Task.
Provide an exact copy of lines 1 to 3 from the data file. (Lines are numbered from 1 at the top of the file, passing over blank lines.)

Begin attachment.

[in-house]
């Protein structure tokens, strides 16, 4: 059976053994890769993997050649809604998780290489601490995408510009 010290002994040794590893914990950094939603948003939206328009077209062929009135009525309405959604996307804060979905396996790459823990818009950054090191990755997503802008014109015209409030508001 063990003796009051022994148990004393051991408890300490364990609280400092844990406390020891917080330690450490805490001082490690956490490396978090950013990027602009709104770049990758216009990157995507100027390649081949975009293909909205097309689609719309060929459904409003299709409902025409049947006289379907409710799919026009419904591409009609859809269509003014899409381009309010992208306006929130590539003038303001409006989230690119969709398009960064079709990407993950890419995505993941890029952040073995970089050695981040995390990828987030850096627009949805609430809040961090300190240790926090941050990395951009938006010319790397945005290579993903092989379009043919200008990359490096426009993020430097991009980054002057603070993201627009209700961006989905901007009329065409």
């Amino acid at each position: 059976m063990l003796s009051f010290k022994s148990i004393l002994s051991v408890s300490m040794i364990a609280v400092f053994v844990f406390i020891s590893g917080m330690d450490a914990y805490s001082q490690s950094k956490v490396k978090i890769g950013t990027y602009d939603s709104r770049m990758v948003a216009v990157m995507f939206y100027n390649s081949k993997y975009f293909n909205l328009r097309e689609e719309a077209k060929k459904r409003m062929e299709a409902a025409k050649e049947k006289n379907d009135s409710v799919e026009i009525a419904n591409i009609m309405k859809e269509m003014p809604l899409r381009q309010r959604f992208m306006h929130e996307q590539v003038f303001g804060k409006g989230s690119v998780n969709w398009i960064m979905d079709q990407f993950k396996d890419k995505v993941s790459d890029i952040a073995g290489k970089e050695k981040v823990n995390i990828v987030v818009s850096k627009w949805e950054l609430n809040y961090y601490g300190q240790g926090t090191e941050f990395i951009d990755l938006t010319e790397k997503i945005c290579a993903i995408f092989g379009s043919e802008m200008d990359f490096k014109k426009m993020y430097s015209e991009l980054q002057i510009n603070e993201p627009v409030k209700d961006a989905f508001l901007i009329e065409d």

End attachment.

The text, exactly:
[in-house]
């Protein structure tokens, strides 16, 4: 059976053994890769993997050649809604998780290489601490995408510009 010290002994040794590893914990950094939603948003939206328009077209062929009135009525309405959604996307804060979905396996790459823990818009950054090191990755997503802008014109015209409030508001 063990003796009051022994148990004393051991408890300490364990609280400092844990406390020891917080330690450490805490001082490690956490490396978090950013990027602009709104770049990758216009990157995507100027390649081949975009293909909205097309689609719309060929459904409003299709409902025409049947006289379907409710799919026009419904591409009609859809269509003014899409381009309010992208306006929130590539003038303001409006989230690119969709398009960064079709990407993950890419995505993941890029952040073995970089050695981040995390990828987030850096627009949805609430809040961090300190240790926090941050990395951009938006010319790397945005290579993903092989379009043919200008990359490096426009993020430097991009980054002057603070993201627009209700961006989905901007009329065409």
């Amino acid at each position: 059976m063990l003796s009051f010290k022994s148990i004393l002994s051991v408890s300490m040794i364990a609280v400092f053994v844990f406390i020891s590893g917080m330690d450490a914990y805490s001082q490690s950094k956490v490396k978090i890769g950013t990027y602009d939603s709104r770049m990758v948003a216009v990157m995507f939206y100027n390649s081949k993997y975009f293909n909205l328009r097309e689609e719309a077209k060929k459904r409003m062929e299709a409902a025409k050649e049947k006289n379907d009135s409710v799919e026009i009525a419904n591409i009609m309405k859809e269509m003014p809604l899409r381009q309010r959604f992208m306006h929130e996307q590539v003038f303001g804060k409006g989230s690119v998780n969709w398009i960064m979905d079709q990407f993950k396996d890419k995505v993941s790459d890029i952040a073995g290489k970089e050695k981040v823990n995390i990828v987030v818009s850096k627009w949805e950054l609430n809040y961090y601490g300190q240790g926090t090191e941050f990395i951009d990755l938006t010319e790397k997503i945005c290579a993903i995408f092989g379009s043919e802008m200008d990359f490096k014109k426009m993020y430097s015209e991009l980054q002057i510009n603070e993201p627009v409030k209700d961006a989905f508001l901007i009329e065409d």